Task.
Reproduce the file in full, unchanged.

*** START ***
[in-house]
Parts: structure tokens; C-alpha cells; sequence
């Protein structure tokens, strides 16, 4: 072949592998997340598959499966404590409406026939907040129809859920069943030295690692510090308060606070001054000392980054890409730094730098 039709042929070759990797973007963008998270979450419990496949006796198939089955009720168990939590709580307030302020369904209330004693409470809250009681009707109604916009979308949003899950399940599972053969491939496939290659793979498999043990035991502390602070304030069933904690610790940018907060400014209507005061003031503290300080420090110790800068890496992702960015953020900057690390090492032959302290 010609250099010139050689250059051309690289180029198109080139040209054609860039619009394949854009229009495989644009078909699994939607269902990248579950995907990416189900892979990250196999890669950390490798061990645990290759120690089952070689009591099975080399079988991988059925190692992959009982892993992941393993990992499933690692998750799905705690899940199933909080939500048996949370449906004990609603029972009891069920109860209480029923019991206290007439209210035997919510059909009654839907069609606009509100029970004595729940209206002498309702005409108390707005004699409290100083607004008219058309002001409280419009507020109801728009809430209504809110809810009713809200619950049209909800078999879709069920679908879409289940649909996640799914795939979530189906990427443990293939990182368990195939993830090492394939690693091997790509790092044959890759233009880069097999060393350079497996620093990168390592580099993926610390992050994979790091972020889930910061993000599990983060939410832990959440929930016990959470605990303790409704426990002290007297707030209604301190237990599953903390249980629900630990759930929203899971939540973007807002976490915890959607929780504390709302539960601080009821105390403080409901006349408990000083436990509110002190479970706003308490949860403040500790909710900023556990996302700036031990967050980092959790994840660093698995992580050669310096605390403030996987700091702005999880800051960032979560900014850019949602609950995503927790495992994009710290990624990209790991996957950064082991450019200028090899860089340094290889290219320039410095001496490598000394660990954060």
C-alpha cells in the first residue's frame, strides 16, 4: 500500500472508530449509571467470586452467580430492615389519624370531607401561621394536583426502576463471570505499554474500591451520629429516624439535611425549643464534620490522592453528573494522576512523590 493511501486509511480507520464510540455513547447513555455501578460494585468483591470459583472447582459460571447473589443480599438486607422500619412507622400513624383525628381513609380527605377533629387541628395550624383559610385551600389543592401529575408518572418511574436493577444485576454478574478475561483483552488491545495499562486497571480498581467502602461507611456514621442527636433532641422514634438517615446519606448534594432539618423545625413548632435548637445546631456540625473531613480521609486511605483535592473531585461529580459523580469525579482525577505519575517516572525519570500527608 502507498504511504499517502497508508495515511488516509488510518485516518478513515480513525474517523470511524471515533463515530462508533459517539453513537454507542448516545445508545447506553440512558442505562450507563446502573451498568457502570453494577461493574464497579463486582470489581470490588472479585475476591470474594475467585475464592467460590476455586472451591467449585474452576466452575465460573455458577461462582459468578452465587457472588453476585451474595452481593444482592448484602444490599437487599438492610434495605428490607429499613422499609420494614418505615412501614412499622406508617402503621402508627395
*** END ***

[in-house]
Parts: structure tokens; C-alpha cells; sequence
């Protein structure tokens, strides 16, 4: 072949592998997340598959499966404590409406026939907040129809859920069943030295690692510090308060606070001054000392980054890409730094730098 039709042929070759990797973007963008998270979450419990496949006796198939089955009720168990939590709580307030302020369904209330004693409470809250009681009707109604916009979308949003899950399940599972053969491939496939290659793979498999043990035991502390602070304030069933904690610790940018907060400014209507005061003031503290300080420090110790800068890496992702960015953020900057690390090492032959302290 010609250099010139050689250059051309690289180029198109080139040209054609860039619009394949854009229009495989644009078909699994939607269902990248579950995907990416189900892979990250196999890669950390490798061990645990290759120690089952070689009591099975080399079988991988059925190692992959009982892993992941393993990992499933690692998750799905705690899940199933909080939500048996949370449906004990609603029972009891069920109860209480029923019991206290007439209210035997919510059909009654839907069609606009509100029970004595729940209206002498309702005409108390707005004699409290100083607004008219058309002001409280419009507020109801728009809430209504809110809810009713809200619950049209909800078999879709069920679908879409289940649909996640799914795939979530189906990427443990293939990182368990195939993830090492394939690693091997790509790092044959890759233009880069097999060393350079497996620093990168390592580099993926610390992050994979790091972020889930910061993000599990983060939410832990959440929930016990959470605990303790409704426990002290007297707030209604301190237990599953903390249980629900630990759930929203899971939540973007807002976490915890959607929780504390709302539960601080009821105390403080409901006349408990000083436990509110002190479970706003308490949860403040500790909710900023556990996302700036031990967050980092959790994840660093698995992580050669310096605390403030996987700091702005999880800051960032979560900014850019949602609950995503927790495992994009710290990624990209790991996957950064082991450019200028090899860089340094290889290219320039410095001496490598000394660990954060």
C-alpha cells in the first residue's frame, strides 16, 4: 500500500472508530449509571467470586452467580430492615389519624370531607401561621394536583426502576463471570505499554474500591451520629429516624439535611425549643464534620490522592453528573494522576512523590 493511501486509511480507520464510540455513547447513555455501578460494585468483591470459583472447582459460571447473589443480599438486607422500619412507622400513624383525628381513609380527605377533629387541628395550624383559610385551600389543592401529575408518572418511574436493577444485576454478574478475561483483552488491545495499562486497571480498581467502602461507611456514621442527636433532641422514634438517615446519606448534594432539618423545625413548632435548637445546631456540625473531613480521609486511605483535592473531585461529580459523580469525579482525577505519575517516572525519570500527608 502507498504511504499517502497508508495515511488516509488510518485516518478513515480513525474517523470511524471515533463515530462508533459517539453513537454507542448516545445508545447506553440512558442505562450507563446502573451498568457502570453494577461493574464497579463486582470489581470490588472479585475476591470474594475467585475464592467460590476455586472451591467449585474452576466452575465460573455458577461462582459468578452465587457472588453476585451474595452481593444482592448484602444490599437487599438492610434495605428490607429499613422499609420494614418505615412501614412499622406508617402503621402508627395